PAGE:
S. Nigel Platt will lead Hollywild's animal department and be the animal curator for the nonprofit animal park that has been home to the Upstate for more than 40 years.

The press release describes Platt in the following:

"For the last eight years, Platt has served as executive director at Safe Haven and Educational Adventures in Easley, SC, non-profit organization providing permanent refuge for rescued exotic wildlife. A native of England, Platt first came to the United States as Herpetologist for the Toledo Zoo in 1993. He then came to the Upstate as General Curator of the Greenville Zoo where he worked for six years providing professional leadership, strategic planning, oversight and supervision for the animal collection, facilities and personnel before being tapped by Reaseheath College in England to establish the school’s teaching zoo program and animal collection. Upon completion of the project, Platt returned to the SC Upstate and co-founded Safe Haven with Kim Chiswell, an animal care specialist and educator. Platt will remain a consultan

Vet's battle for chimp stranded in empty zoo
Marthe Arends had just arrived in Burkina Faso and was walking through the city of Bobo-Dioulasso when she heard a noise over her shoulder.

“I suddenly heard an ’uuhm, uuhm’ behind me,” the 31-year-old from Berlin said. On turning around she saw a pathetic looking Chimpanzee sitting on a wall with a chain around it.

“Lolita clearly wanted to get our attention,” said Arends. That was in 2012. But it became the start of a deep friendship for which the German vet even gave up her job.

Arends’ father - himself a doctor in parasiteology and veterinary medicine at the Free University in Berlin - had cautioned her before she left for Africa that she should

Council responds to Dalton zoo 'harassment' comments
SOUTH Lakes Safari Zoo in Dalton is to close on January 9, bosses of the tourist attraction have announced.
A statement was issued after Barrow Borough Council ruled all wooden public walkways must be shut with immediate effect due to concerns about safety.

The decision was made at a meeting of the Licensing Regulatory Committee - prompting zoo spokesman Karen Brewer to say the attraction would be 'effectively closed'.

She said: "In effect if you close the walkways you are closing the zoo.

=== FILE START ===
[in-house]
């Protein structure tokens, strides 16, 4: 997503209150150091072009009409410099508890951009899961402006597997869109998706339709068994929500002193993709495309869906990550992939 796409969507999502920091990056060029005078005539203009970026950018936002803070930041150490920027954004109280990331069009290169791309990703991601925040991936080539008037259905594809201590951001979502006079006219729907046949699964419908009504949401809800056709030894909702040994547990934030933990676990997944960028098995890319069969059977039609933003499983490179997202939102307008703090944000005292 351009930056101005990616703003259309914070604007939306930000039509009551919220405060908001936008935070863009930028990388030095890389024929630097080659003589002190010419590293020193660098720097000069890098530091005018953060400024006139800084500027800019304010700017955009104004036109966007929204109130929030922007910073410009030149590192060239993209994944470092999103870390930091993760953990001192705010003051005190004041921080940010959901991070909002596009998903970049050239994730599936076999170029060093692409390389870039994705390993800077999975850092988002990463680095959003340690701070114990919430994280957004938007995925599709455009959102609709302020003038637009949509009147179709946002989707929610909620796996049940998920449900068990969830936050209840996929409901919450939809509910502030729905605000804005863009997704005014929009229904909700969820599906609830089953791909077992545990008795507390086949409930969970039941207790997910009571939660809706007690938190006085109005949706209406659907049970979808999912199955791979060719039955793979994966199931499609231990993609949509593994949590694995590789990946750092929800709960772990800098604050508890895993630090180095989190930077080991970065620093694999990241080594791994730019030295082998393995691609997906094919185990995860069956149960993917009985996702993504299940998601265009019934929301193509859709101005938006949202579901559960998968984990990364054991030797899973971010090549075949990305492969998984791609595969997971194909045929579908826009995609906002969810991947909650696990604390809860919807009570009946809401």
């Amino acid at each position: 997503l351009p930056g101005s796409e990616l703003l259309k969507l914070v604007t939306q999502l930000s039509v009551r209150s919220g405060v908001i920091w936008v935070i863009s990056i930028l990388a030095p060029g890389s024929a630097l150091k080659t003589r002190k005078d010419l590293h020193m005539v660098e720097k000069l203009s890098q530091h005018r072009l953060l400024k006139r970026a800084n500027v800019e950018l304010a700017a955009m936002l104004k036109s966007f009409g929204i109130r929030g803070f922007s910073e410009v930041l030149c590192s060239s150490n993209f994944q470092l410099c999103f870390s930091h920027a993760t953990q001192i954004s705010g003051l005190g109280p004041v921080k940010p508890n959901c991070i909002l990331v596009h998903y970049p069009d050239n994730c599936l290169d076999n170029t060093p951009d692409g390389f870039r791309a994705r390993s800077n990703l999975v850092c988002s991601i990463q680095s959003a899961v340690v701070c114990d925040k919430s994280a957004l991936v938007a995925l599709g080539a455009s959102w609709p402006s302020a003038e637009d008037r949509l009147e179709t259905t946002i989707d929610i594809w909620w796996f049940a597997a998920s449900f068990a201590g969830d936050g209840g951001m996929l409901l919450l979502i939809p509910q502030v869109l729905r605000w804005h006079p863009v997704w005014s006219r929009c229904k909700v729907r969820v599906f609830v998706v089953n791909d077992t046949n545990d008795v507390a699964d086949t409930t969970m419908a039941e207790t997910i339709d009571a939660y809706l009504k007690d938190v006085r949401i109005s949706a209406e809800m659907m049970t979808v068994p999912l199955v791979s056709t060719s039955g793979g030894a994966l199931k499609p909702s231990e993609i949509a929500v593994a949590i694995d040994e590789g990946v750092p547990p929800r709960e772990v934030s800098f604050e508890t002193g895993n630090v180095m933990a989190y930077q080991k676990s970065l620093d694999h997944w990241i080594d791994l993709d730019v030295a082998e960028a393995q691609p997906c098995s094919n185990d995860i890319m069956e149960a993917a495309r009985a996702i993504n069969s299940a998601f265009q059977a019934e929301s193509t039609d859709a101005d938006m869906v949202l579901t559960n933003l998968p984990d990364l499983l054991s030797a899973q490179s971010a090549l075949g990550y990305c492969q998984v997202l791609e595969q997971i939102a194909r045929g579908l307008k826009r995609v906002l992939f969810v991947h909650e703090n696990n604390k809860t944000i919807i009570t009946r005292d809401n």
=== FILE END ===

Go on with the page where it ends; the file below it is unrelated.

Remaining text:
"We would be closing the only access areas to the natural park. You have been round to see the area and in effect you would be closing us."

Council responds to Dalton zoo 'harassment' comments
A statement was issued after Barrow Borough Council ruled all wooden public walkways must be shut with immediate effect due to concerns about safety.

The decision was made at a meeting of the Licensing Regulatory Committee - prompting zoo spokesman Karen Brewer to say the attraction would be 'effectively closed'.

She said: "In effect if you close the walkways you are closing the zoo.

"We would be closing the only access areas to the natural park. You h

Row over Dalton zoo safety intensifies
- Zoo criticises council's handling of licensing issues

- Council defends decision

- Evening Mail calls for both parties to hold clear the air talks

- MP hopes solution can be found

- Petition launched to stop zoo closure

Barrow Borough Council released a statement on Friday in response to South Lakes Safari Zoo accusing the authority of harassing the zoo for the past two years.

RELATED ARTICLES:  Muck heap baboon escape fears raised at zoo

Timeline: The storied past of Dalton zoo and David Gill
November 1997: Mr Gill is found guilty of endangering the public after a white rhino escaped from its enclosure. During the incident in May, the animal fell down a ravine and had to be shot.

July 2001: A tribunal awards former animal park employee Lara Kitson £30,000 in compensation after she claimed she was sacked for being pregnant. Mr Gill denied the allegations.

April 2004: Mareeba Wild Animal Park, Gill’s venture in Queensland, Australia, closes after 15 weeks. He was later fined $10,000AUS after a cheetah escaped from the zoo.

August 2007: Mr Gill is attacked in his own home by the estranged husband of his then-partner. Richard Creary is later jailed for five years for stabbing Mr Gill in the neck.

July 2008: Mr Gill quits as chairman of the Barrow and Furness Conservative Association after just three months. He ran unsuccessfully for the Dalton South ward of Barrow Borough Council in the May 2008 elections, and again in May this year.

December 2008: A fire in one of the park’s enc

Dalton zoo bosses to meet Barrow council chief
The attraction made a shock announcement earlier this month that it would close in January, following a decision by Barrow Borough Council to close the zoo’s public walkways due to health and safety reasons.

The council has explained that their licensing regulatory committee ruled that all wooden public walkways at the Dalton attraction must be shut with immediate effect due to concerns over safety.

The zoo was given 28 days to comply.

In response, the animal park issued a statement last week saying they would shut on January 9.

South Lakes Safari Zoo to issue 'formal complaint' against Barrow Borough Council, according to statement
THE South Lakes Safari Zoo has announced that they will be making 'a formal complaint' to Barrow Borough Council after the animal park was ordered to close its wooden walkways on safety grounds.

In a statement issued on their Facebook page, the zoo claims that the council has used a 'heavy-handed approach'.

Dalton Zoo facing order to prevent baboons escaping
Barrow Borough Council's licensing regulatory committee is being recommended to issue direction orders against South Lakes Safari Zoo at a meeting due to health and safety concerns.

The authority has identified three conditions to the Dalton zoo's licence which it states are not being met.